Most bitters* are made by steeping botanicals in high-proof alcohol like everclear or whiskey for a variable amount of time. The alcohol acts as an efficient solvent, extracting flavors and volatile aromatics from the botanicals as they sit. The alcohol also serves as a highly effective preservative, meaning a bottle of well made bitters has a virtually infinite shelf life.  

*We say most because some commercial bitters are made with glycerin, not alcohol.

Types of Bitters

“Bitters represent a microcosm of the latest trends in food and beverage,” Ludwig of Hella Cocktail Co. said in an email interview.

Because of that, the 21st century cocktail renaissance has seen a proliferation of commercially available bitters in countless unique flavors. There are literally hundreds of varieties to choose from. And while some flavors defy classification, most bitters fall into one of the following categories.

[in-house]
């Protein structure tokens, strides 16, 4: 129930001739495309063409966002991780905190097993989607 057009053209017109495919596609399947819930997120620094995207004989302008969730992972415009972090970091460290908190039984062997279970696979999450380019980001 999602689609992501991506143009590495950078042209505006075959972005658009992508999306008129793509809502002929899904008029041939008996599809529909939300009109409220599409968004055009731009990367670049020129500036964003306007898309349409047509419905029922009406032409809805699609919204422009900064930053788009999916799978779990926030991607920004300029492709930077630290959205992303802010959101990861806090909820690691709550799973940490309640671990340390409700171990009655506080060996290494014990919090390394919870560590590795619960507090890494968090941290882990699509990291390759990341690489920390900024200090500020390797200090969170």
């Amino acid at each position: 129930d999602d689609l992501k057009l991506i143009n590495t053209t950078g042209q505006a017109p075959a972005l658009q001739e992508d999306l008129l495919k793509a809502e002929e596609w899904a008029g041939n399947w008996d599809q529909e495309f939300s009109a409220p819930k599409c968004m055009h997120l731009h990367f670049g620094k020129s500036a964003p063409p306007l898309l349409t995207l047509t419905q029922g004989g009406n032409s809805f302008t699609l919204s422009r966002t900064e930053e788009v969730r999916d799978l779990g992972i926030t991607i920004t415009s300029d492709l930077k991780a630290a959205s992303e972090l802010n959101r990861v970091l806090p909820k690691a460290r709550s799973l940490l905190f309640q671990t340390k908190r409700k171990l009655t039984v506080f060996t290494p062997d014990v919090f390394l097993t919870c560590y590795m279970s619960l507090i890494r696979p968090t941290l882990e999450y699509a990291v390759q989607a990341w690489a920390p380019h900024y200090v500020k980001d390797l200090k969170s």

• Aromatic Bitters

Full of old fashioned baking spice goodness like cinnamon, clove, cardamom, allspice, and ginger, aromatic bitters are the O.G. Angostura, Peychaud’s, and Boker’s are archetypal of the style, but there are plenty of newer brands on the market, each with their own spin on the classic flavor profile. Aromatic bitters work very well with whiskey and rum cocktails.

  • Orange Bitters

Rich orange bitters get their complexity from spices and the dried peels of bitter–you guessed it–oranges. They have been around since at least 1862 (when Jerry Thomas published a very basic recipe in The Bartender’s Guide) and have recently seen a revival. Modern formulas tend to be based on vintage recipes. Spices like cardamom and caraway are often present.

  • Celery Bitters